Can anyone tell me in detail about battle ships of Ming and Japan?

Feb 2015
5
hk
I have found one interesting picture (see below) and kindly asking for some assistance.
Could somebody please help me with translation of highlighted words?
Thank you!:)
View attachment 15062
免朝牌 >> it is a sign board with totem or auspicious words for praying of a good weather
一條龍 >> a long loong (dragon),
神旗 >> flag of god, may be it is a commander's flag
神燈 >> lamp of god, may be it is a ship taillight

Taiwan scholar Mr. 陳政宏 did a research about Ming war junk.
 

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Last edited:
Dec 2018
70
Singapore
免朝牌 >> it is a sign board with totem or auspicious words for praying of a good weather
一條龍 >> a long loong (dragon),
神旗 >> flag of god, may be it is a commander's flag
神燈 >> lamp of god, may be it is a ship taillight

Taiwan scholar Mr. 陳政宏 did a research about Ming war junk.
My apologies for late response- was traveled and busy.

Thank you very much for your help with translation. Any chances that you can find images of similar flags from Chinese sources? This will be the very helpful...

Article you have provided looks interesting for me. Unfortunately I can not read it - do you know if it was translated to English?

From illustrations I can assume that author also believe that flat bottom junks could be actually serve as war junk, is not it?
 
Feb 2015
5
hk
Ar
My apologies for late response- was traveled and busy.

Thank you very much for your help with translation. Any chances that you can find images of similar flags from Chinese sources? This will be the very helpful...

Article you have provided looks interesting for me. Unfortunately I can not read it - do you know if it was translated to English?

From illustrations I can assume that author also believe that flat bottom junks could be actually serve as war junk, is not it?

I don't think the article has an English version. :rolleyes:

However, Your pic is Fungchou (封舟), i don't think warjunk has same flags/outfit.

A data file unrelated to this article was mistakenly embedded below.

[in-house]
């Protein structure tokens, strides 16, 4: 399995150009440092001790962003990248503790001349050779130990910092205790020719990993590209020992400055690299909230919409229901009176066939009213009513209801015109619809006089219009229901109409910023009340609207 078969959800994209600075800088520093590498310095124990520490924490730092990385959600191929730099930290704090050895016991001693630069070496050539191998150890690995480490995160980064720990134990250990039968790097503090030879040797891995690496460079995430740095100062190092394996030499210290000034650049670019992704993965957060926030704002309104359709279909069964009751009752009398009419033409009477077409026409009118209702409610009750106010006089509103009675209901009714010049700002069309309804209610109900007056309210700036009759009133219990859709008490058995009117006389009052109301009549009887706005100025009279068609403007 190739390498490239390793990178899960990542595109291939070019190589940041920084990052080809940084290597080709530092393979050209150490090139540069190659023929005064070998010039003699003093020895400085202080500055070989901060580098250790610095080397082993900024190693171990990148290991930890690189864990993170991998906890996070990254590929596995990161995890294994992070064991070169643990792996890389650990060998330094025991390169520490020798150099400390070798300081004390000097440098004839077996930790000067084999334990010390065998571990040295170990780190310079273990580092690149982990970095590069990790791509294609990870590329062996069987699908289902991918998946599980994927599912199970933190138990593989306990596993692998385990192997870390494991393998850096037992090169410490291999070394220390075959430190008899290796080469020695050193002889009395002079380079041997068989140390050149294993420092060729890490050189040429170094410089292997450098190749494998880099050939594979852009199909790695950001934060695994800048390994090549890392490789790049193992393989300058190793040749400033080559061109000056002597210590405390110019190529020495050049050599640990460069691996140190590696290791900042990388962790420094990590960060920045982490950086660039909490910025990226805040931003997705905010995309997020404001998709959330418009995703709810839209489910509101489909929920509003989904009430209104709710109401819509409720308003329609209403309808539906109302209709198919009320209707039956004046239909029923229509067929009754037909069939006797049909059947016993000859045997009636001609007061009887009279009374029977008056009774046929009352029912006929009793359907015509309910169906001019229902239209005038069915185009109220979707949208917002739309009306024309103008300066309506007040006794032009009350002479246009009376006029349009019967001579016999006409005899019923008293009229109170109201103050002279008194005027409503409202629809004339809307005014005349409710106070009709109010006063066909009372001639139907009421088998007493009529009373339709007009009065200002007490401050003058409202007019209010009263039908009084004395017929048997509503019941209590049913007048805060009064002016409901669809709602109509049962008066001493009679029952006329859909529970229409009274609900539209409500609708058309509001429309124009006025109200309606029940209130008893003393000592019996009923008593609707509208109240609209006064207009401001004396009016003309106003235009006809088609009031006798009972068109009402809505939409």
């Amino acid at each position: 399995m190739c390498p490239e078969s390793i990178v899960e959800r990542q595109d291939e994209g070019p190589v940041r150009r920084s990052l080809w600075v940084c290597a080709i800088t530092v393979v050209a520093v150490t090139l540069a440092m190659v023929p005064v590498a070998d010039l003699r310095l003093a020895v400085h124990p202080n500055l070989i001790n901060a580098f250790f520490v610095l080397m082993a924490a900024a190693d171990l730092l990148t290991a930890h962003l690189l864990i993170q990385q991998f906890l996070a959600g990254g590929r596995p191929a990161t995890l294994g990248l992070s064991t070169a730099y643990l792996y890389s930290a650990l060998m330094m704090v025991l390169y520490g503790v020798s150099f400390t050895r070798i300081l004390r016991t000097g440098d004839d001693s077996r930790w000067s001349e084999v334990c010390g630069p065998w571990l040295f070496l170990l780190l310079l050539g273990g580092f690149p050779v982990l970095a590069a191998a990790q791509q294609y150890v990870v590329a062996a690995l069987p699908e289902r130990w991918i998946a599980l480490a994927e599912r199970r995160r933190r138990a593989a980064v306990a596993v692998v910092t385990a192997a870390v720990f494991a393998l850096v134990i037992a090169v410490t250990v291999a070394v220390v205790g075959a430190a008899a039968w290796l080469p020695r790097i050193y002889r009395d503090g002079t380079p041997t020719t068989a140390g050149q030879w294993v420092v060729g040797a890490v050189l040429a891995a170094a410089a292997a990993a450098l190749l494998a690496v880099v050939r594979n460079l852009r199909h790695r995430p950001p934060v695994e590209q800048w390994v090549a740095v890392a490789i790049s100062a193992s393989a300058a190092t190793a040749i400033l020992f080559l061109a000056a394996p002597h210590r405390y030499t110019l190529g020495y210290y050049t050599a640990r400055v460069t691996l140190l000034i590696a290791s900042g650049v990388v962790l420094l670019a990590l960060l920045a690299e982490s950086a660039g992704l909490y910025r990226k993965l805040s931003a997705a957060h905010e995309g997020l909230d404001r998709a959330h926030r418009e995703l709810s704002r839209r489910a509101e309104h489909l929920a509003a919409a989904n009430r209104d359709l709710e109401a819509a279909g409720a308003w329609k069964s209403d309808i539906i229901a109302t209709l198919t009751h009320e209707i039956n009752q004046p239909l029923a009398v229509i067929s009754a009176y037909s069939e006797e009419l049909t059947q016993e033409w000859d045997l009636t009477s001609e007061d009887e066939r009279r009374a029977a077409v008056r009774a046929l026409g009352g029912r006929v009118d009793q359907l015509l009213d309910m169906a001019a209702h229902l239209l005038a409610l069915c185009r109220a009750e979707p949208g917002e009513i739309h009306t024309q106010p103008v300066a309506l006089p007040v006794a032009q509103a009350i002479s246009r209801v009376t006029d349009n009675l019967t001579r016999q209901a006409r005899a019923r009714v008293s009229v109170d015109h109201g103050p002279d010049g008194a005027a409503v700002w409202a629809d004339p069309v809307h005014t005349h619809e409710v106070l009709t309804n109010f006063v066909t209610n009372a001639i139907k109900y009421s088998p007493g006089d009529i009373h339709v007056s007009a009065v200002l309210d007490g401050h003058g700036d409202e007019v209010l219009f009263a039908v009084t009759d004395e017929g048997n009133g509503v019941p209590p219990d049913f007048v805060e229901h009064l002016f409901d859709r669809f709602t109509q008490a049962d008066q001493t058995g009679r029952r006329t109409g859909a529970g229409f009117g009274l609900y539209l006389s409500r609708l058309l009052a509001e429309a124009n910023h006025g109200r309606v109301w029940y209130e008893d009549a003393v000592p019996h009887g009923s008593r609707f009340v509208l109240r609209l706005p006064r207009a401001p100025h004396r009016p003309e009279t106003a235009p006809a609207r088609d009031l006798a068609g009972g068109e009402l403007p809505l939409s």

According to the Mr. Chen's article, warjunk has no 免朝牌 on ship bow and it is replaced by 伏獅, it is a board with a lion/beast totem for suppressing sea monster. The hull type of Ming warjunk is between FuChuen福船 & ShaChuen沙船 similar to NiaoChuen鳥船. 400Liao warjunk is around 260 tonnage.



Sorry my English isn't good enough
 
Dec 2018
70
Singapore
I don't think the article has an English version. :rolleyes:

However, Your pic is Fungchou (封舟), i don't think warjunk has same flags/outfit.

According to the Mr. Chen's article, warjunk has no 免朝牌 on ship bow and it is replaced by 伏獅, it is a board with a lion/beast totem for suppressing sea monster. The hull type of Ming warjunk is between FuChuen福船 & ShaChuen沙船 similar to NiaoChuen鳥船. 400Liao warjunk is around 260 tonnage.



Sorry my English isn't good enough
Thank you for your reply. Your English is good- much better than my Mandarin.:)
By chances, do you have a picture of 伏獅 ? How this was used on ship?
 
Dec 2018
70
Singapore
Nice model. But I think 伏獅 should be moved to the upper part of ship bow (above the water line)
Thank you!
But i believe that it is already above waterline - please see the pictures below!
Dschunke Hangchou2.png 34.jpg
Ah, I can see now where the confusion started!:)
IMG_4977.JPG
My ship is much smaller than shown on above printing, so the small platform on bow for anchor operations is installed at bow bulwark level. There is not enough place for 伏獅.


What do you think about traditions of images of 伏獅 for different provinces?
 
May 2017
109
Hong Kong
I think the rectangular long tall sails are mainly used by boats navigate in inland waterways /rivers and near coast waters not typical sails used in open deep seas.
 
Dec 2018
70
Singapore
I think the rectangular long tall sails are mainly used by boats navigate in inland waterways /rivers and near coast waters not typical sails used in open deep seas.
As per my understanding, rectangular long sails are oldest and most archaic sails ( see for example: HG Hasler, JK McLeod, PRACTICAL JUNK RIG). In modern days (when we start to have more or less accurate records- say from 18 CE) those type of sails was indeed used only in inland waterways /rivers in some rural areas. Fanned sails are definitely more advanced, and was used widely, especially for open deep sea.
But on the old pictures all ships are shown with long rectangular sails- so I believe that my choice of sails could be reasonable.
Japanese envoy ship to Tang China, Korokan museum, Fukuoka Kentoshi.jpg China Song Dynasty Junk 13CE.jpg Tiangong_Kaiwu_Ship.jpg SakokuJunk1650.jpg Piracy_of_the_South_China_Sea.JPG mazu sea goddess2.jpg

On the other hands, this ship is designed as coast guard/inland waterway warship - not ocean-going battleship. if you interesting more about this project, please have a look here.

However, if you know this better, i will appreciate the link/copy/reference to source for me to read.